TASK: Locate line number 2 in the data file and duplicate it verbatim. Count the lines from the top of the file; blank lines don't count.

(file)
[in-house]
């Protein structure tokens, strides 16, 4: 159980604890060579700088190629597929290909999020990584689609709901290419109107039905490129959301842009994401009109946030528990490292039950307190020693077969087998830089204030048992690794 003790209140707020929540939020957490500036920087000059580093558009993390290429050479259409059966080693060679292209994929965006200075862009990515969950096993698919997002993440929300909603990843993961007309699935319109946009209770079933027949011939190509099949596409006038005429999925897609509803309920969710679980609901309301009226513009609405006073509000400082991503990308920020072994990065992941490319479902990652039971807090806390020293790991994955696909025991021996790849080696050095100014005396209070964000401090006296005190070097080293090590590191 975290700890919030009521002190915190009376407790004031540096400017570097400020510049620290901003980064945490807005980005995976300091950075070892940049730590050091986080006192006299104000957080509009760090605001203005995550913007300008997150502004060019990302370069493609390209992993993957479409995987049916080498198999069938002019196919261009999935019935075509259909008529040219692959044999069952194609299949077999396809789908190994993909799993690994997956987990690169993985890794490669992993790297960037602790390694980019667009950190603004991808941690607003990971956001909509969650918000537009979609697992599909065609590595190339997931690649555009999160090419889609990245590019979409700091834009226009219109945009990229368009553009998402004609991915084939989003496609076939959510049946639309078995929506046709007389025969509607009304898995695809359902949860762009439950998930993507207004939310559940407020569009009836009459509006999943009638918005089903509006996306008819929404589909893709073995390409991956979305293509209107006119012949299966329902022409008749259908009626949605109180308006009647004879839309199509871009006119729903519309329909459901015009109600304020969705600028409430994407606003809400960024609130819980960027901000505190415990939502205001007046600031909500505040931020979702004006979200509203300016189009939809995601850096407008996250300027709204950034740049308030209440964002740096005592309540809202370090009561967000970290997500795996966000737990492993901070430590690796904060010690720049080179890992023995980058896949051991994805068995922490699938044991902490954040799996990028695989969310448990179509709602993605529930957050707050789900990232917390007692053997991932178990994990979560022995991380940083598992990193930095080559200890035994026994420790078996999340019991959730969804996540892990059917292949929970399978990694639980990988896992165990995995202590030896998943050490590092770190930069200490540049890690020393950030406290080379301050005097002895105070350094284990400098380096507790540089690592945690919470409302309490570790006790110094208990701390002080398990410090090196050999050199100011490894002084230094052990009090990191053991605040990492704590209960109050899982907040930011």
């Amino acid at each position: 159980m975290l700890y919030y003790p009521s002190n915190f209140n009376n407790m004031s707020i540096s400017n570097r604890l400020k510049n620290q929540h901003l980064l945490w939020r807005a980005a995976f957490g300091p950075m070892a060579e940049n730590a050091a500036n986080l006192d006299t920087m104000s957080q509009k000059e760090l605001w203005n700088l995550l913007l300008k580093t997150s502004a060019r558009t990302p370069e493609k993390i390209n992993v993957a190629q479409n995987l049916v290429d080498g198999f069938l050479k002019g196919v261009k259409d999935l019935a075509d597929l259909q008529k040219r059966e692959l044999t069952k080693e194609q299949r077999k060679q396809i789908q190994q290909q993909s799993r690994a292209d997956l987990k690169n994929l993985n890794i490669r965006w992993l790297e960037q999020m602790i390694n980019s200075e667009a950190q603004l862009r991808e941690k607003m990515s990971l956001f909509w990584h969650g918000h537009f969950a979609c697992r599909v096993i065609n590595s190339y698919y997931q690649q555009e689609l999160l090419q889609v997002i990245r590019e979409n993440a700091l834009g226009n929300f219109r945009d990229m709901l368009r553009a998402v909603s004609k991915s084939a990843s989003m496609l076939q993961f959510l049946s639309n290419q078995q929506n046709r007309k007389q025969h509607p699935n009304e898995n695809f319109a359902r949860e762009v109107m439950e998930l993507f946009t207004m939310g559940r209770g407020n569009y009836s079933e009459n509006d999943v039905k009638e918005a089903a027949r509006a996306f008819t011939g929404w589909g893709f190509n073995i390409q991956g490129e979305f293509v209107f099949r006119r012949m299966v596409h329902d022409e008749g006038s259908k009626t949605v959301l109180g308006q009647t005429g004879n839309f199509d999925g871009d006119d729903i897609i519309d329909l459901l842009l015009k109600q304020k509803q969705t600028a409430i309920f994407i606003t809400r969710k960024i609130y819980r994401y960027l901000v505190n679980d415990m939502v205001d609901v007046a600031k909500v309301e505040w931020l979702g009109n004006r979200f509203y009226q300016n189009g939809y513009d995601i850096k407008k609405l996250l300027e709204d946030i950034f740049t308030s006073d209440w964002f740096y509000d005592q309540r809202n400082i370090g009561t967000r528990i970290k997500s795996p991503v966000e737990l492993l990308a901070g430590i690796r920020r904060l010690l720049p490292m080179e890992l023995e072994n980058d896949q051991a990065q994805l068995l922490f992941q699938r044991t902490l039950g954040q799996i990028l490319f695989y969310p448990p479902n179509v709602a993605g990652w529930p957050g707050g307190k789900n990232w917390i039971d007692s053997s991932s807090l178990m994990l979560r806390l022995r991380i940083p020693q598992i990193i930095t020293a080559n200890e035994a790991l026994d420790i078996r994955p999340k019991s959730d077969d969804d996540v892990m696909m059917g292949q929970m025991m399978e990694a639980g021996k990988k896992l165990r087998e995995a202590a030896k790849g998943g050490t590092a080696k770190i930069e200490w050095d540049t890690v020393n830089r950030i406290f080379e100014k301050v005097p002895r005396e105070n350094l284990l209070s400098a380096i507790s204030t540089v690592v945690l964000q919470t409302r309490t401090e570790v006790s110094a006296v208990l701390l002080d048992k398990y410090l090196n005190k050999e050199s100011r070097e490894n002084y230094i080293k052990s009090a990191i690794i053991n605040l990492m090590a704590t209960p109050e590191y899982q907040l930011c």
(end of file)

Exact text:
């Protein structure tokens, strides 16, 4: 159980604890060579700088190629597929290909999020990584689609709901290419109107039905490129959301842009994401009109946030528990490292039950307190020693077969087998830089204030048992690794 003790209140707020929540939020957490500036920087000059580093558009993390290429050479259409059966080693060679292209994929965006200075862009990515969950096993698919997002993440929300909603990843993961007309699935319109946009209770079933027949011939190509099949596409006038005429999925897609509803309920969710679980609901309301009226513009609405006073509000400082991503990308920020072994990065992941490319479902990652039971807090806390020293790991994955696909025991021996790849080696050095100014005396209070964000401090006296005190070097080293090590590191 975290700890919030009521002190915190009376407790004031540096400017570097400020510049620290901003980064945490807005980005995976300091950075070892940049730590050091986080006192006299104000957080509009760090605001203005995550913007300008997150502004060019990302370069493609390209992993993957479409995987049916080498198999069938002019196919261009999935019935075509259909008529040219692959044999069952194609299949077999396809789908190994993909799993690994997956987990690169993985890794490669992993790297960037602790390694980019667009950190603004991808941690607003990971956001909509969650918000537009979609697992599909065609590595190339997931690649555009999160090419889609990245590019979409700091834009226009219109945009990229368009553009998402004609991915084939989003496609076939959510049946639309078995929506046709007389025969509607009304898995695809359902949860762009439950998930993507207004939310559940407020569009009836009459509006999943009638918005089903509006996306008819929404589909893709073995390409991956979305293509209107006119012949299966329902022409008749259908009626949605109180308006009647004879839309199509871009006119729903519309329909459901015009109600304020969705600028409430994407606003809400960024609130819980960027901000505190415990939502205001007046600031909500505040931020979702004006979200509203300016189009939809995601850096407008996250300027709204950034740049308030209440964002740096005592309540809202370090009561967000970290997500795996966000737990492993901070430590690796904060010690720049080179890992023995980058896949051991994805068995922490699938044991902490954040799996990028695989969310448990179509709602993605529930957050707050789900990232917390007692053997991932178990994990979560022995991380940083598992990193930095080559200890035994026994420790078996999340019991959730969804996540892990059917292949929970399978990694639980990988896992165990995995202590030896998943050490590092770190930069200490540049890690020393950030406290080379301050005097002895105070350094284990400098380096507790540089690592945690919470409302309490570790006790110094208990701390002080398990410090090196050999050199100011490894002084230094052990009090990191053991605040990492704590209960109050899982907040930011």